Appendicitis can strike at any moment without any warning symptoms. Acute appendicitis is one of the reasons that patients rush to the emergency room complaining of severe abdominal pain. Appendicitis affects everyone differently. Some may have an attack of appendicitis without any symptoms while another may not be able to crawl out of bed because of pain and malaise. Let's take a look at this organ and the condition that leads to surgery.
Your appendix does not have a known function besides its tendency to cause trouble. It is a narrow tube about 3 to 4 inches in length that projects from the front of the large intestine. Appendicitis is inflammation of the appendix. The causes of appendicitis are uncertain but it is believed to be caused by a blockage from fecal material or another foreign material. Regardless of the cause, the result is the same. Bacteria multiply and cause infection of the appendix.
Symptoms of Appendicitis
Symptoms of appendicitis may not occur in all patients. Some may just have a combination of these symptoms. A classic symptom of appendicitis is sudden and vague pain around the umbilical area. The pain then travels slowly to the right lower abdomen toward the right hip within 24 hours. Classic symptoms include nausea, fever, and frequent vomiting. The patient may have poor appetite. The pain may become intense and sharp within a few hours. Movement such as sitting up or walking can make the pain worse. Appendicitis does affect your bowel movements. Straining from constipation may be painful and uncomfortable because it puts pressure in the abdominal area. The patient may also have constipation and diarrhea.
Early symptoms of appendicitis can mimic other conditions such as gastroenteritis. Blood analysis of the white blood count is often done to check for white blood cells. Patients that have appendicitis may have an elevated level of white blood cells. However, it is important to note that normal levels can occur in an individual that has appendicitis. These are the patients that are frequently misdiagnosed. There isn't an exact blood test that can give confirmation of appendicitis. Unfortunately, it is not unusual for a patient suffering from appendicitis to be sent home with a diagnosis of stomach flu or an ovarian cyst.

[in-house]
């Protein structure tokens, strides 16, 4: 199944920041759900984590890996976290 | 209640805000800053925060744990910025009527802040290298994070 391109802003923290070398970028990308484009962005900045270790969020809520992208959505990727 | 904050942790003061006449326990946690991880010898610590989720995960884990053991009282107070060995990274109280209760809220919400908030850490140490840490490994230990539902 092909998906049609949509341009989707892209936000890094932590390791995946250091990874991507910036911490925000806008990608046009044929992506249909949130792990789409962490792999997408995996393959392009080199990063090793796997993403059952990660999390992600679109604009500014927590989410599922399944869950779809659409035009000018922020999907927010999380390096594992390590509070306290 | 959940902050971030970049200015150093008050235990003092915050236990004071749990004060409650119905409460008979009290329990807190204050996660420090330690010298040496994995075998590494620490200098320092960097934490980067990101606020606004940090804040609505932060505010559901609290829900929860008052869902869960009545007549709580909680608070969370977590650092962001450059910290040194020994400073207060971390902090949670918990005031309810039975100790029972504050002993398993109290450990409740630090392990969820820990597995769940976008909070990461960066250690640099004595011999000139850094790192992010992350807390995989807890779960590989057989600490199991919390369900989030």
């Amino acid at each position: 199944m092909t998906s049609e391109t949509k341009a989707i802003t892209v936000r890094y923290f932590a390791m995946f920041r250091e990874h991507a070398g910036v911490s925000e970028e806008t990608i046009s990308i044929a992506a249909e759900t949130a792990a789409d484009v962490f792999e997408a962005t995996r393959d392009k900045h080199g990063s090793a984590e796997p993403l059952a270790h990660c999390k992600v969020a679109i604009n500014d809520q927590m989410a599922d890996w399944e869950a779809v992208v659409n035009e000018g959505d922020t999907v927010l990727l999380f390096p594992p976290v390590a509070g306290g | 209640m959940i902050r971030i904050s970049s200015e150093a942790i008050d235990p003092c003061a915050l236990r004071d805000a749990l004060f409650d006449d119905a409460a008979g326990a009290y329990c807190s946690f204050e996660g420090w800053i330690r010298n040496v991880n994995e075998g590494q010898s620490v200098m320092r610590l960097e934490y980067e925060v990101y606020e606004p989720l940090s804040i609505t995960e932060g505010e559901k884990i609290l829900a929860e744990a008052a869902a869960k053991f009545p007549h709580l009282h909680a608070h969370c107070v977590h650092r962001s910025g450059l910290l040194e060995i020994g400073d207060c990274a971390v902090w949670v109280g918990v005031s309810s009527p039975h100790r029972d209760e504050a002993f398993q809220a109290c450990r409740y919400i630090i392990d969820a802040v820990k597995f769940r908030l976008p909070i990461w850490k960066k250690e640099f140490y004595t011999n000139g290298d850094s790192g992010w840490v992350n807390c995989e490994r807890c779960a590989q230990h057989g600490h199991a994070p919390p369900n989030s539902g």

After a blood analysis of the white blood cells is done, a physician may order more tests to confirm the diagnosis. A Computed Tomography (CT) scan of the abdomen and pelvis are done. X-Rays of the abdomen may be taken to rule out other common conditions such as constipation that could be causing the abdominal pain. Ultrasound of the abdomen and pelvis may be ordered to check for possible ovarian cysts that could be causing the problem. The appendix often can not be seen on an ultrasound.
Treatment and Complications
Once appendicitis is diagnosed, the patient needs to have surgery to have his appendix removed immediately. Without treatment an appendix can rupture and cause a life-threatening infection called peritonitis. Peritonitis is an infection of the peritoneum which is a clear membrane that covers the abdominal organs. A ruptured appendix can cause infection in the ovaries and fallopian tubes that can lead to infertility. Septicemia, a life-threatening infection of the bloodstream can also occur.